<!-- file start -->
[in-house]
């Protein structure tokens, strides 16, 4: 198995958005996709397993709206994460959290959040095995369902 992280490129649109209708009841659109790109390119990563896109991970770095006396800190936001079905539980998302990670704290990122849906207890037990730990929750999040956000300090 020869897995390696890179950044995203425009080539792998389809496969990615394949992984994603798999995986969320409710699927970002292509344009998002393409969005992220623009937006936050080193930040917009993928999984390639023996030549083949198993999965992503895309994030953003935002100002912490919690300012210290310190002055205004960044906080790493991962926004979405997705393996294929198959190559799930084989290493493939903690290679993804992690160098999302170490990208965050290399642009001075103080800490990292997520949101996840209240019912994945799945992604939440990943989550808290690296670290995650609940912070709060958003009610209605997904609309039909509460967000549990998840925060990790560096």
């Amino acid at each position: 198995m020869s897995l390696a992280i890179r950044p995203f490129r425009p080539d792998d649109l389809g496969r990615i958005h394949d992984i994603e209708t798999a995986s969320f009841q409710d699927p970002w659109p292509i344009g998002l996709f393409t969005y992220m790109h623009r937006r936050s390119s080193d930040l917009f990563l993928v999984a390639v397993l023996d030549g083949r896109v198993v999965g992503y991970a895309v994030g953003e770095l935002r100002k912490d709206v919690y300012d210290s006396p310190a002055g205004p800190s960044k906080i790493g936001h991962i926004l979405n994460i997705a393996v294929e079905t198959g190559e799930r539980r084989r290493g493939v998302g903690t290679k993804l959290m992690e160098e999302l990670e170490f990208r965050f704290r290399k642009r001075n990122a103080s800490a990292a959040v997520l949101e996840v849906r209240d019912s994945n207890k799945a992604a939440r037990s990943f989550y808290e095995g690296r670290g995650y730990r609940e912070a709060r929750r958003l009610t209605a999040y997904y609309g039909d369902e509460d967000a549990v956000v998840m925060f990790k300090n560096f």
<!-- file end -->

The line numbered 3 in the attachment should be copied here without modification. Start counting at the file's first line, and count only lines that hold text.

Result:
């Amino acid at each position: 198995m020869s897995l390696a992280i890179r950044p995203f490129r425009p080539d792998d649109l389809g496969r990615i958005h394949d992984i994603e209708t798999a995986s969320f009841q409710d699927p970002w659109p292509i344009g998002l996709f393409t969005y992220m790109h623009r937006r936050s390119s080193d930040l917009f990563l993928v999984a390639v397993l023996d030549g083949r896109v198993v999965g992503y991970a895309v994030g953003e770095l935002r100002k912490d709206v919690y300012d210290s006396p310190a002055g205004p800190s960044k906080i790493g936001h991962i926004l979405n994460i997705a393996v294929e079905t198959g190559e799930r539980r084989r290493g493939v998302g903690t290679k993804l959290m992690e160098e999302l990670e170490f990208r965050f704290r290399k642009r001075n990122a103080s800490a990292a959040v997520l949101e996840v849906r209240d019912s994945n207890k799945a992604a939440r037990s990943f989550y808290e095995g690296r670290g995650y730990r609940e912070a709060r929750r958003l009610t209605a999040y997904y609309g039909d369902e509460d967000a549990v956000v998840m925060f990790k300090n560096f």